‘A national tragedy’ - Senator Ciccone slams Morrison inaction on veteran suicides royal commission
By Leo D’Angelo Fisher
The federal Opposition has stepped up its criticism of the Morrison government for its refusal to call a royal commission into veteran suicides.
Speaking in the Senate on Tuesday night (2 February), Senator Raff Ciccone described the rate of suicide among veterans as a national tragedy.
“Australia has lost more Defence Force personnel to suicide than we have lost on the front line,” the senator said.
“It is a national tragedy and it's a national tragedy that this government is failing to act upon.”
Ciccone, Labor senator for Victoria and the deputy Opposition whip in the Senate, referred to Australian Institute of Health and Welfare data showing that the rate of suicide among male veterans is 21 per cent higher than it is for the general male population while for ex-serving women the rate of suicide is twice as high as it is for the general female population.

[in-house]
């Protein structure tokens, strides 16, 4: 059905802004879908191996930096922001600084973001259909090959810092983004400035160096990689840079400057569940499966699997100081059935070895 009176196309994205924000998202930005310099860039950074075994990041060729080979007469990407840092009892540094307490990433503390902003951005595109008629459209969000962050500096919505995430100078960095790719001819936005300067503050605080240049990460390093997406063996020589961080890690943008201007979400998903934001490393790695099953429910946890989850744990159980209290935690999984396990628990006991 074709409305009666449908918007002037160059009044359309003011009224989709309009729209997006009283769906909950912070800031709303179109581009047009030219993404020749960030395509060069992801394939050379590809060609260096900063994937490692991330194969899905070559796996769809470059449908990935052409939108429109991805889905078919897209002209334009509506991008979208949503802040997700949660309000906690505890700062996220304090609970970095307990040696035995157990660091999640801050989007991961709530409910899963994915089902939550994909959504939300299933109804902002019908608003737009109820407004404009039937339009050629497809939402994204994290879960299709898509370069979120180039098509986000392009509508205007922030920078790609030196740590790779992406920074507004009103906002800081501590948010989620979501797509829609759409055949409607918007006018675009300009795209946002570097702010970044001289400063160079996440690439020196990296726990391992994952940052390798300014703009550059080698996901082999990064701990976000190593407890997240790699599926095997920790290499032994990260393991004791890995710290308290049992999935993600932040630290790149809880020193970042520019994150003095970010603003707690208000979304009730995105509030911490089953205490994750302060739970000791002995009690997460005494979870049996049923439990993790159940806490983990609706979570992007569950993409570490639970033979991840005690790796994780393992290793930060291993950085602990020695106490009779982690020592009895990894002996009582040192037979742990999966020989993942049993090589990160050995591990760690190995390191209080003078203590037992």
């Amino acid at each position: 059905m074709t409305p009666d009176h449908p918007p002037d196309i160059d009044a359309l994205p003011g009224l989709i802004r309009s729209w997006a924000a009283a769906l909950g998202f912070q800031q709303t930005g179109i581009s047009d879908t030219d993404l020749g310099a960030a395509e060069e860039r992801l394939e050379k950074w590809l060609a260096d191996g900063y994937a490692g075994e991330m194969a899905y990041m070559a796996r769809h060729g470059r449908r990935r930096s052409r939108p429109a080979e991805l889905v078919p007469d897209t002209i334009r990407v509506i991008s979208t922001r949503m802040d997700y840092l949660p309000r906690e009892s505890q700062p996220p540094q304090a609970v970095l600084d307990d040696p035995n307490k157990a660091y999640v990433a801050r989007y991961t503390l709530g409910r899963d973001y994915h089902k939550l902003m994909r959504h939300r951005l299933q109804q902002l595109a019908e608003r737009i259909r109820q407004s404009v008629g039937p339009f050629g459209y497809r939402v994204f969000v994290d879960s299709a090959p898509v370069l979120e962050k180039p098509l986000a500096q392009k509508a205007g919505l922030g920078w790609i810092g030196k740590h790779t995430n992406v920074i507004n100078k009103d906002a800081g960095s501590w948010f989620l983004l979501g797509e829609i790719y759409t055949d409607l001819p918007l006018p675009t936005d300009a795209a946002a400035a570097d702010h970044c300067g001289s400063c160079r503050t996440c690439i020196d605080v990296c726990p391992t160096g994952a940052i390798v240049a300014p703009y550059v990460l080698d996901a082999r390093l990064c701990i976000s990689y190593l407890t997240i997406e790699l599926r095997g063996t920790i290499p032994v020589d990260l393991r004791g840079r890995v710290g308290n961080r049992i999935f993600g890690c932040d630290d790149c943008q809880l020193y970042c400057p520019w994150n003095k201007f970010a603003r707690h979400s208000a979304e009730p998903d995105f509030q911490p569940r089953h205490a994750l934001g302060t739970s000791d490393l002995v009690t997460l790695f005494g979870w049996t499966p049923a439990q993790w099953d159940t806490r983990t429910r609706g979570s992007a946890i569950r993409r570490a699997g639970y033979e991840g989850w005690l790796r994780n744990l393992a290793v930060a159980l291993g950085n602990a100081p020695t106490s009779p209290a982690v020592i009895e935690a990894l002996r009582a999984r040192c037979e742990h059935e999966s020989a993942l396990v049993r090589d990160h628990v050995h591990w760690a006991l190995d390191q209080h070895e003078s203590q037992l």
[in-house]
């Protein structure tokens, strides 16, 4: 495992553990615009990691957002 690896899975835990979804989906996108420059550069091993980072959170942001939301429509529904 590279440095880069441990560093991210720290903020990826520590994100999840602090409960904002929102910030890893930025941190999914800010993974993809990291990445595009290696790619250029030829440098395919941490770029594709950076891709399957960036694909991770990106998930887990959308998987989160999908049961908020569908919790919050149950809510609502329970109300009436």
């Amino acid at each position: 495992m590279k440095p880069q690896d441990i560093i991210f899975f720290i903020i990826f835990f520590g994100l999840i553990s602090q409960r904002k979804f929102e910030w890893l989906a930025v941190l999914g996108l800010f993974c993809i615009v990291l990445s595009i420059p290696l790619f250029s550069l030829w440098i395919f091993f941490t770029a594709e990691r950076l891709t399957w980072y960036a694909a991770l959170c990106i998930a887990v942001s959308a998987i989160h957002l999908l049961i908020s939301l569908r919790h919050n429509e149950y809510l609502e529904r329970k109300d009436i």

“For every veteran who has died there are families left behind who are grieving,” Ciccone said in an emotional speech.
“For years now, veterans and their advocates have been raising with the Australian government concerns about the level of suicides. People have shared their stories about the sons and daughters that they have lost, and they have asked for a royal commission.”
Ciccone described the Coalition’s alternative to a royal commission, the widely panned National Commissioner for Defence and Veteran Suicide Prevention, as “flawed and inadequate”.